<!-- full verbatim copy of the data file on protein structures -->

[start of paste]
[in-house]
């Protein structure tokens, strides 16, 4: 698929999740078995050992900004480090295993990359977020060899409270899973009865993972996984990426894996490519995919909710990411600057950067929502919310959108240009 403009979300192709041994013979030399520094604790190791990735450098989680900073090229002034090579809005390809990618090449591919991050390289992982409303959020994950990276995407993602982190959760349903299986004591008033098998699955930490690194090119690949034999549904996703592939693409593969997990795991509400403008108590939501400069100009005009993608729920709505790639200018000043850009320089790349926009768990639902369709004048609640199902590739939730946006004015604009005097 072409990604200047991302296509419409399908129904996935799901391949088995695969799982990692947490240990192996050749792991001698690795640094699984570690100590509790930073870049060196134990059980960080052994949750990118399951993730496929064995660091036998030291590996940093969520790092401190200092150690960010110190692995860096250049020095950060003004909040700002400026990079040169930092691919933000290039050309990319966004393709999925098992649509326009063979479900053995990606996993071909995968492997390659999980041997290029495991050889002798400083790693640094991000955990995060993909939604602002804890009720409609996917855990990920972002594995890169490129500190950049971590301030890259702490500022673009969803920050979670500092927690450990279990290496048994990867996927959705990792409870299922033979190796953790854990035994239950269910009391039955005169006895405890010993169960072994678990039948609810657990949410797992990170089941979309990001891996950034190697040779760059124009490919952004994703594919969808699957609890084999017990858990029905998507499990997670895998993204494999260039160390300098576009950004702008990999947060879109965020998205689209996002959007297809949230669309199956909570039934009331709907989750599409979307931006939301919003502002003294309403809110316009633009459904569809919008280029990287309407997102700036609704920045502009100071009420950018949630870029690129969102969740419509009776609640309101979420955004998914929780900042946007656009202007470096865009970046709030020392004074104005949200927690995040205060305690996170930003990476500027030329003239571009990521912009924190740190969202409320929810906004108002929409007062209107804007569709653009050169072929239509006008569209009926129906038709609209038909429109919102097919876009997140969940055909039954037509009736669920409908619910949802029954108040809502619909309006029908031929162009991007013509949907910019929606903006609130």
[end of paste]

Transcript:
[in-house]
């Protein structure tokens, strides 16, 4: 698929999740078995050992900004480090295993990359977020060899409270899973009865993972996984990426894996490519995919909710990411600057950067929502919310959108240009 403009979300192709041994013979030399520094604790190791990735450098989680900073090229002034090579809005390809990618090449591919991050390289992982409303959020994950990276995407993602982190959760349903299986004591008033098998699955930490690194090119690949034999549904996703592939693409593969997990795991509400403008108590939501400069100009005009993608729920709505790639200018000043850009320089790349926009768990639902369709004048609640199902590739939730946006004015604009005097 072409990604200047991302296509419409399908129904996935799901391949088995695969799982990692947490240990192996050749792991001698690795640094699984570690100590509790930073870049060196134990059980960080052994949750990118399951993730496929064995660091036998030291590996940093969520790092401190200092150690960010110190692995860096250049020095950060003004909040700002400026990079040169930092691919933000290039050309990319966004393709999925098992649509326009063979479900053995990606996993071909995968492997390659999980041997290029495991050889002798400083790693640094991000955990995060993909939604602002804890009720409609996917855990990920972002594995890169490129500190950049971590301030890259702490500022673009969803920050979670500092927690450990279990290496048994990867996927959705990792409870299922033979190796953790854990035994239950269910009391039955005169006895405890010993169960072994678990039948609810657990949410797992990170089941979309990001891996950034190697040779760059124009490919952004994703594919969808699957609890084999017990858990029905998507499990997670895998993204494999260039160390300098576009950004702008990999947060879109965020998205689209996002959007297809949230669309199956909570039934009331709907989750599409979307931006939301919003502002003294309403809110316009633009459904569809919008280029990287309407997102700036609704920045502009100071009420950018949630870029690129969102969740419509009776609640309101979420955004998914929780900042946007656009202007470096865009970046709030020392004074104005949200927690995040205060305690996170930003990476500027030329003239571009990521912009924190740190969202409320929810906004108002929409007062209107804007569709653009050169072929239509006008569209009926129906038709609209038909429109919102097919876009997140969940055909039954037509009736669920409908619910949802029954108040809502619909309006029908031929162009991007013509949907910019929606903006609130």